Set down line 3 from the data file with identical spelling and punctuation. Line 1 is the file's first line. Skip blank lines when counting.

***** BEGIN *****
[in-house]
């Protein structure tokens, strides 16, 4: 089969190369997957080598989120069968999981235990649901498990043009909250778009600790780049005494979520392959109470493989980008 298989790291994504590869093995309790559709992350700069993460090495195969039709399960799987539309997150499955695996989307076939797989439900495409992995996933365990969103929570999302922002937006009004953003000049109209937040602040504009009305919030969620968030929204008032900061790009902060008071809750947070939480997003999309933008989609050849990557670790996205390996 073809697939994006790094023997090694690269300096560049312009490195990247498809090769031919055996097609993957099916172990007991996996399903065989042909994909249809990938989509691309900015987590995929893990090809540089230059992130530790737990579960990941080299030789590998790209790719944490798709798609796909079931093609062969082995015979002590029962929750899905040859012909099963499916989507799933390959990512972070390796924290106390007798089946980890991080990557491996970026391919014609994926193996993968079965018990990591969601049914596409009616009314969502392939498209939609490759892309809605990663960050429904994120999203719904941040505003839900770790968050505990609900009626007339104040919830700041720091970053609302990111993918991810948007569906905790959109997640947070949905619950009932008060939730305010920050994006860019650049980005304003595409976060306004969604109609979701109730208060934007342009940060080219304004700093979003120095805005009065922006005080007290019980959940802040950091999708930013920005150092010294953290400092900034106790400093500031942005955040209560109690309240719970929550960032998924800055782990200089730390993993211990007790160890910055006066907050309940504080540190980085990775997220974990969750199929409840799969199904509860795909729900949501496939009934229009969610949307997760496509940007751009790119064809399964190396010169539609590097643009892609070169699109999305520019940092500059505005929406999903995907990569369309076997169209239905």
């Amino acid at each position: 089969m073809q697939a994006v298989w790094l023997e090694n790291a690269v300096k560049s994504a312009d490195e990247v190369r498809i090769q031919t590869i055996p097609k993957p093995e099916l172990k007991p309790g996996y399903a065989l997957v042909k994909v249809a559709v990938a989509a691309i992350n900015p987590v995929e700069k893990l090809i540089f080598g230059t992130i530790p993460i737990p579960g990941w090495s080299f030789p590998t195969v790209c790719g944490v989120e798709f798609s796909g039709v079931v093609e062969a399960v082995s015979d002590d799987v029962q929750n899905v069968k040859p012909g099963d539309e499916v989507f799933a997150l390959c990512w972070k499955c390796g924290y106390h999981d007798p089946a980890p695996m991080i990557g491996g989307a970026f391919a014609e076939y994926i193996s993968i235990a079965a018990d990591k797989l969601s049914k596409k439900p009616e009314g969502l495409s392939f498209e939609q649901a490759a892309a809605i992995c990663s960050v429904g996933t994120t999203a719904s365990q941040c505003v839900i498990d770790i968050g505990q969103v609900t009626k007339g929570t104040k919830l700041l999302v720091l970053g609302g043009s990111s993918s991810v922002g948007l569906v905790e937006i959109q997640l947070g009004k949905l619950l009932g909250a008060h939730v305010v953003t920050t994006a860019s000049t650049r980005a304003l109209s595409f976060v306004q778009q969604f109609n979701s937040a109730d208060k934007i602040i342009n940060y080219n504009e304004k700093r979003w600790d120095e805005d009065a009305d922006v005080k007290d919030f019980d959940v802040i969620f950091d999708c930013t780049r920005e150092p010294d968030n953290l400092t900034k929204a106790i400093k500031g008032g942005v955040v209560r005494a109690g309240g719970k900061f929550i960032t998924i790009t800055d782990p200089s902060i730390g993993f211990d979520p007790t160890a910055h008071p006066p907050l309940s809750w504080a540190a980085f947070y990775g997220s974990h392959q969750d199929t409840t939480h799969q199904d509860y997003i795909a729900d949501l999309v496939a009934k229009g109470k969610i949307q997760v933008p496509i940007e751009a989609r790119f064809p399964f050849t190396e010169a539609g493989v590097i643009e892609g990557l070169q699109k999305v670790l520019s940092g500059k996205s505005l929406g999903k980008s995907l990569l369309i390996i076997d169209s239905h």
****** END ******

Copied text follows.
């Amino acid at each position: 089969m073809q697939a994006v298989w790094l023997e090694n790291a690269v300096k560049s994504a312009d490195e990247v190369r498809i090769q031919t590869i055996p097609k993957p093995e099916l172990k007991p309790g996996y399903a065989l997957v042909k994909v249809a559709v990938a989509a691309i992350n900015p987590v995929e700069k893990l090809i540089f080598g230059t992130i530790p993460i737990p579960g990941w090495s080299f030789p590998t195969v790209c790719g944490v989120e798709f798609s796909g039709v079931v093609e062969a399960v082995s015979d002590d799987v029962q929750n899905v069968k040859p012909g099963d539309e499916v989507f799933a997150l390959c990512w972070k499955c390796g924290y106390h999981d007798p089946a980890p695996m991080i990557g491996g989307a970026f391919a014609e076939y994926i193996s993968i235990a079965a018990d990591k797989l969601s049914k596409k439900p009616e009314g969502l495409s392939f498209e939609q649901a490759a892309a809605i992995c990663s960050v429904g996933t994120t999203a719904s365990q941040c505003v839900i498990d770790i968050g505990q969103v609900t009626k007339g929570t104040k919830l700041l999302v720091l970053g609302g043009s990111s993918s991810v922002g948007l569906v905790e937006i959109q997640l947070g009004k949905l619950l009932g909250a008060h939730v305010v953003t920050t994006a860019s000049t650049r980005a304003l109209s595409f976060v306004q778009q969604f109609n979701s937040a109730d208060k934007i602040i342009n940060y080219n504009e304004k700093r979003w600790d120095e805005d009065a009305d922006v005080k007290d919030f019980d959940v802040i969620f950091d999708c930013t780049r920005e150092p010294d968030n953290l400092t900034k929204a106790i400093k500031g008032g942005v955040v209560r005494a109690g309240g719970k900061f929550i960032t998924i790009t800055d782990p200089s902060i730390g993993f211990d979520p007790t160890a910055h008071p006066p907050l309940s809750w504080a540190a980085f947070y990775g997220s974990h392959q969750d199929t409840t939480h799969q199904d509860y997003i795909a729900d949501l999309v496939a009934k229009g109470k969610i949307q997760v933008p496509i940007e751009a989609r790119f064809p399964f050849t190396e010169a539609g493989v590097i643009e892609g990557l070169q699109k999305v670790l520019s940092g500059k996205s505005l929406g999903k980008s995907l990569l369309i390996i076997d169209s239905h």